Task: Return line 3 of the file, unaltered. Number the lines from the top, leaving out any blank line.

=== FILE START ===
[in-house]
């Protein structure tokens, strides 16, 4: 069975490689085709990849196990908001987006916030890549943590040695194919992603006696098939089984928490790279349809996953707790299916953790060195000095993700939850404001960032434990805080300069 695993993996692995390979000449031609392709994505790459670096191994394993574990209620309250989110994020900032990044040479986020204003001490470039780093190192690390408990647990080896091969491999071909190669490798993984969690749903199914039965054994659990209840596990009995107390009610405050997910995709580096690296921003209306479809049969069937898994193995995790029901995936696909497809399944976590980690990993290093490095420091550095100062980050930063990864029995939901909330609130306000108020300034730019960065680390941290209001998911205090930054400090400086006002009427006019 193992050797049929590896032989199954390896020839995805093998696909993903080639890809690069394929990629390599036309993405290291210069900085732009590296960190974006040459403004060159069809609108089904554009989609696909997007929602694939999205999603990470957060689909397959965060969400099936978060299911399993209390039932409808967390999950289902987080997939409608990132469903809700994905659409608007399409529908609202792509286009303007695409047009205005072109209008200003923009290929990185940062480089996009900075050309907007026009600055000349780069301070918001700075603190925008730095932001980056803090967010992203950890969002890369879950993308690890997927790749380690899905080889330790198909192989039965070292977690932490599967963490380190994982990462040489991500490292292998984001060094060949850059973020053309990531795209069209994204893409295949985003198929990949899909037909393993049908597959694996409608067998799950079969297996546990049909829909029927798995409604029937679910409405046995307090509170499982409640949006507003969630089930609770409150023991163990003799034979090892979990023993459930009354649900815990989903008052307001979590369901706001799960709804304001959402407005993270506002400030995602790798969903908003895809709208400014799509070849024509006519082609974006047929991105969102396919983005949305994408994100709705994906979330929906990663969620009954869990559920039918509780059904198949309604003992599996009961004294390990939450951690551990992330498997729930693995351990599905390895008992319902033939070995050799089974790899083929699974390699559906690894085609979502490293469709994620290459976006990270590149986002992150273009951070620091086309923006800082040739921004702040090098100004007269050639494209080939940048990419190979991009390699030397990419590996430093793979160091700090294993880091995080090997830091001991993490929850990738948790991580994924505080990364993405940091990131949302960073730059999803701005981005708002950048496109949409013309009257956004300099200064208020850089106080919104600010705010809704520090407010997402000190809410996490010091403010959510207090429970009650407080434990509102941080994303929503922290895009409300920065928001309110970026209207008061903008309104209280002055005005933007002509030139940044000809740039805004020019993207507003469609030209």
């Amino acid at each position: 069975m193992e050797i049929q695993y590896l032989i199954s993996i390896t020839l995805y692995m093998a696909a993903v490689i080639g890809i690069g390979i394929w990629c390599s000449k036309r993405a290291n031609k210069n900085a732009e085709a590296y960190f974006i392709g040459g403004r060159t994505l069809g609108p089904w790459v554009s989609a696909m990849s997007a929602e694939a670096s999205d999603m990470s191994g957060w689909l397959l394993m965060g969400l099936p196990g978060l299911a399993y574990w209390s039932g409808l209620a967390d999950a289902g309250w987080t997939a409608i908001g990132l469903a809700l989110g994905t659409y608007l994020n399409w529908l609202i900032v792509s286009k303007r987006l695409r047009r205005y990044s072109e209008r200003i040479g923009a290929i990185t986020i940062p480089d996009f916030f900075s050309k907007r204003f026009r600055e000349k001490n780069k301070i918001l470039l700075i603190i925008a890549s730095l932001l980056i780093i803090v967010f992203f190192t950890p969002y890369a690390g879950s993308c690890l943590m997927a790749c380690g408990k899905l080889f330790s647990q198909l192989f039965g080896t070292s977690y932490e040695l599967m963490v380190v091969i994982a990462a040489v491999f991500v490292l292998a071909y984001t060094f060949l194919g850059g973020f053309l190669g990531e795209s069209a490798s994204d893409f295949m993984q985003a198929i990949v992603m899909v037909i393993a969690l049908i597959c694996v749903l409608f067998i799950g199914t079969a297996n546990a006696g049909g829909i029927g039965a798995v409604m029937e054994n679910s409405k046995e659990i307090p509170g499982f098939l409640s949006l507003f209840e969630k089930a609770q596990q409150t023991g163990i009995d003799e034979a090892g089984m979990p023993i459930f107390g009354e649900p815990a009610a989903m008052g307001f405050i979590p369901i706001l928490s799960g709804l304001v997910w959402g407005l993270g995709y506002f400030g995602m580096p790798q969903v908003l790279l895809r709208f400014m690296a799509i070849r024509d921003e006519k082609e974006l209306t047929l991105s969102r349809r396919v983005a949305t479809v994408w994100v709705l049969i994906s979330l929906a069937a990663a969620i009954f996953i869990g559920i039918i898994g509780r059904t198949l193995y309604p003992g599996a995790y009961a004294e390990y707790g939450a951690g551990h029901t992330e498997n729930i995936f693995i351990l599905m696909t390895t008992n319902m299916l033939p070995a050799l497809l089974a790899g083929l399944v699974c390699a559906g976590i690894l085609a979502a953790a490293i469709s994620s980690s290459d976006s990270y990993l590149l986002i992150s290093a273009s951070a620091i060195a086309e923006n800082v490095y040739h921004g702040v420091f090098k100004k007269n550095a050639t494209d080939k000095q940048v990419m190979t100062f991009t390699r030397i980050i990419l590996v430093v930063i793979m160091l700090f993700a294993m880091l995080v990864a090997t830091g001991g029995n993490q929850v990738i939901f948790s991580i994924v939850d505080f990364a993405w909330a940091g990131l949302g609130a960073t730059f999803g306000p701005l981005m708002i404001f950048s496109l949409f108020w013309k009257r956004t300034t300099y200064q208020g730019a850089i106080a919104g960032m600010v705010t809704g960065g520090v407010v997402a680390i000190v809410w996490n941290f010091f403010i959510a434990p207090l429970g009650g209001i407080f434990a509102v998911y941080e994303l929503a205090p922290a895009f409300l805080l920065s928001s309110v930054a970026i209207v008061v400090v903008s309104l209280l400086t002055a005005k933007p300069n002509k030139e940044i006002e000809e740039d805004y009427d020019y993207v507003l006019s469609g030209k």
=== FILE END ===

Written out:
């Amino acid at each position: 069975m193992e050797i049929q695993y590896l032989i199954s993996i390896t020839l995805y692995m093998a696909a993903v490689i080639g890809i690069g390979i394929w990629c390599s000449k036309r993405a290291n031609k210069n900085a732009e085709a590296y960190f974006i392709g040459g403004r060159t994505l069809g609108p089904w790459v554009s989609a696909m990849s997007a929602e694939a670096s999205d999603m990470s191994g957060w689909l397959l394993m965060g969400l099936p196990g978060l299911a399993y574990w209390s039932g409808l209620a967390d999950a289902g309250w987080t997939a409608i908001g990132l469903a809700l989110g994905t659409y608007l994020n399409w529908l609202i900032v792509s286009k303007r987006l695409r047009r205005y990044s072109e209008r200003i040479g923009a290929i990185t986020i940062p480089d996009f916030f900075s050309k907007r204003f026009r600055e000349k001490n780069k301070i918001l470039l700075i603190i925008a890549s730095l932001l980056i780093i803090v967010f992203f190192t950890p969002y890369a690390g879950s993308c690890l943590m997927a790749c380690g408990k899905l080889f330790s647990q198909l192989f039965g080896t070292s977690y932490e040695l599967m963490v380190v091969i994982a990462a040489v491999f991500v490292l292998a071909y984001t060094f060949l194919g850059g973020f053309l190669g990531e795209s069209a490798s994204d893409f295949m993984q985003a198929i990949v992603m899909v037909i393993a969690l049908i597959c694996v749903l409608f067998i799950g199914t079969a297996n546990a006696g049909g829909i029927g039965a798995v409604m029937e054994n679910s409405k046995e659990i307090p509170g499982f098939l409640s949006l507003f209840e969630k089930a609770q596990q409150t023991g163990i009995d003799e034979a090892g089984m979990p023993i459930f107390g009354e649900p815990a009610a989903m008052g307001f405050i979590p369901i706001l928490s799960g709804l304001v997910w959402g407005l993270g995709y506002f400030g995602m580096p790798q969903v908003l790279l895809r709208f400014m690296a799509i070849r024509d921003e006519k082609e974006l209306t047929l991105s969102r349809r396919v983005a949305t479809v994408w994100v709705l049969i994906s979330l929906a069937a990663a969620i009954f996953i869990g559920i039918i898994g509780r059904t198949l193995y309604p003992g599996a995790y009961a004294e390990y707790g939450a951690g551990h029901t992330e498997n729930i995936f693995i351990l599905m696909t390895t008992n319902m299916l033939p070995a050799l497809l089974a790899g083929l399944v699974c390699a559906g976590i690894l085609a979502a953790a490293i469709s994620s980690s290459d976006s990270y990993l590149l986002i992150s290093a273009s951070a620091i060195a086309e923006n800082v490095y040739h921004g702040v420091f090098k100004k007269n550095a050639t494209d080939k000095q940048v990419m190979t100062f991009t390699r030397i980050i990419l590996v430093v930063i793979m160091l700090f993700a294993m880091l995080v990864a090997t830091g001991g029995n993490q929850v990738i939901f948790s991580i994924v939850d505080f990364a993405w909330a940091g990131l949302g609130a960073t730059f999803g306000p701005l981005m708002i404001f950048s496109l949409f108020w013309k009257r956004t300034t300099y200064q208020g730019a850089i106080a919104g960032m600010v705010t809704g960065g520090v407010v997402a680390i000190v809410w996490n941290f010091f403010i959510a434990p207090l429970g009650g209001i407080f434990a509102v998911y941080e994303l929503a205090p922290a895009f409300l805080l920065s928001s309110v930054a970026i209207v008061v400090v903008s309104l209280l400086t002055a005005k933007p300069n002509k030139e940044i006002e000809e740039d805004y009427d020019y993207v507003l006019s469609g030209k």